Tween Talk with Eugenia Tachie-Menson: You are never too young to…

Boarding school life : Eugenia Tachie Menson Can you ‘hack’ it?
Eugenia Tachie-Menson

I met Shifa Amankwa-Gabbey when she was only 12; she was in JHS 1 and was competing in the national spelling competition, The Spelling Bee.  Shifa was exceptionally quiet, I had noticed.

Shifa, with former US Ambassador to Ghana and President Akufo-Addo

That year, Shifa would emerge The Spelling Bee 2018 champion out of 197 national finalists.  What was newsworthy about her win was her being a Kumasi (Asante Region’s capital city) resident; Accra and Tema based students had won the competition for so long, many actually thought the programme was the preserve of those residents.  (In 2012 Philemon Awan from Ho won, also a first)

Shifa’s win was historic again because, CNN’s African Voices programme highlighted her very inspiring story for all to see (go to for the video).

She did Ghana and the African continent proud at the 91st Scripps Spelling Bee in the USA and was suddenly not that extra quiet girl I thought she was.  Shifa was now a very experienced public speaker (from age 13) and was engaging with the likes of the Asantehene and the President of Ghana. Shifa was becoming an inspiration to her peers and we all were happy for her.  All this was happening whilst she was still in school.

Come 2019 and Shifa launches her own charity- she doesn’t tire, does she?  Remember she’s only 13 years and still in school, and now running a charity.  Shifa’s charity, Sage Literacy Foundation (SLF) promotes literacy, a matter very dear to my heart.  Shifa came up with the idea after participating and winning the spelling competition in Ghana.  Her father has been her biggest champion and helped her set up her charity foundation.

Shifa, with former US Ambassador to Ghana and President Akufo-Addo

In late 2019, SLF came up with a great idea – to run a writing competition.  Yes, it may not be novel but it sure is a great idea, spearheaded by a precocious tweenager!  What intrigued me about the initiative was how Shifa cleverly and creatively tapped into her network of friends and support both in Ghana and in the US.  She had her former colleague Spellers from her US spelling days join her panel for judges, whilst getting prizes from her local contacts – simply brazilliant*!

Then 2020 arrived and all was set for the competition; we all were excited about the prospects for SLF.  Entries would pour in like manna from heaven and we’ll probably need an army to help shift through them all.  Then the pandemic struck Ghana and life as we knew it was changing right before our eyes.

The President ordered a lockdown of human activities in Accra and Kumasi, whilst all schools were also shut, as were our borders (land, air and sea).  Businesses were not spared-their doors were also shut.  Everyone was to stay indoors and only step out, in a face mask, for only the utmost necessary activities, which had been outlined by the President.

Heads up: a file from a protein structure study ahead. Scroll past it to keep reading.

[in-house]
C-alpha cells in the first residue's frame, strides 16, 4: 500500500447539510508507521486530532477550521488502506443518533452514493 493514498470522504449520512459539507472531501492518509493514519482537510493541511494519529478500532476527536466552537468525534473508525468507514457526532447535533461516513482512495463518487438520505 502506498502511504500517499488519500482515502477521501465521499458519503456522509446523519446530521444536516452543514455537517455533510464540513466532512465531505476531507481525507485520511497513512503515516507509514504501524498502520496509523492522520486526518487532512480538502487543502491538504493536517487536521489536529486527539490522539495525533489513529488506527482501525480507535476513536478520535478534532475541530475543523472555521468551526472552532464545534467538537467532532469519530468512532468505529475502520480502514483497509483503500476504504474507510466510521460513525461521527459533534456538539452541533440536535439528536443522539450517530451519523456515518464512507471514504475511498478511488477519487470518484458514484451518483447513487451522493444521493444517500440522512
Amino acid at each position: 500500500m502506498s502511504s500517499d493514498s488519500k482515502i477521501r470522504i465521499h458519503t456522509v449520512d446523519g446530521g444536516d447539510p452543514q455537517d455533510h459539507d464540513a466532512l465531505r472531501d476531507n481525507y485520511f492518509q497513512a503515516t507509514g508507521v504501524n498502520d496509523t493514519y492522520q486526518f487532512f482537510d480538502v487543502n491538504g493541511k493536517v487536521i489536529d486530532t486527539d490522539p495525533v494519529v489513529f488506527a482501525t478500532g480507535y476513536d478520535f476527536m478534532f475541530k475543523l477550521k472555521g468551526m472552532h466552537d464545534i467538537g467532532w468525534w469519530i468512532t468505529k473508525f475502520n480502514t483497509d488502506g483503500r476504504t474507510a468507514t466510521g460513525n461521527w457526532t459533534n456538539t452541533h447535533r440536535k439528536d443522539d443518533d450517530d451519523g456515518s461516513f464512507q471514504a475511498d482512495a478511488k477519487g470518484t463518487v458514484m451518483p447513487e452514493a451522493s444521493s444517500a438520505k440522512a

Staying indoors, for many people, took a heavy toll on their state of mind and life in general.  Not being able to work meant you didn’t have a means of livelihood, therefore no reliable source of income to take care of one’s everyday needs.  Yes, you may have savings and would fall back on it, but the presence of the pandemic created so much uncertainty as to when we could go back to our lives as we knew it.

In times of a crisis, such as the pandemic, survival is what everyone strives for – making it to the next day is the goal.

As such, SLF’s writing competition suffered- only 5 entries were received.  Eventually, four pulled out, citing the presence of the pandemic, leaving only one entrant.  This development will hit even the most optimistic person – your first ever project tanks!

But Shifa recovered quickly from this setback and decided to go ahead with just the one entrant who kept faith with the writing competition.  A 13-year-old Takoradi-based student was rewarded for his effort and received prizes due him.

I picked lessons from Shifa’s experience as she shared them with me –

  1. You are never too young to lead and impact lives positively; look around you for inspiration
  2. Your word should be your bond – even when things do not go as planned revise your plans, but do not abandon it
  3. Build your network of support now- your friendships should be mutually beneficial. A good network always, always comes in handy in life

If Shifa, at age 12 could identify a need in our space and start a project in spite of any challenges, then surely, you too can.

(*not a real word, but it’s cool word).

>>>The writer is a passionate educator who makes learning fun for children under 18 through co-curricular programmes. Through her charity organisation, Young Educators Foundation (YEF) in Ghana, the programmes portfolios have expanded to include literacy programmes in local languages as well as public speaking programmes for the youth.

Based on her work in education and with children, Eugenia is the recipient of many nomination and awards such as a presidential award for the contribution to education over the past decade in 2018. In 2019, she was named as one of the 74 individuals in Those who Inspire Ghana, a global programme that identifies nationals whose experiences are worth sharing. Eugenia believes that children are not the ‘future’, but rather the ‘present’ and so the need to invest in their total development. She is a regular contributor on radio and television shows as well as various public fora on this and related topics.


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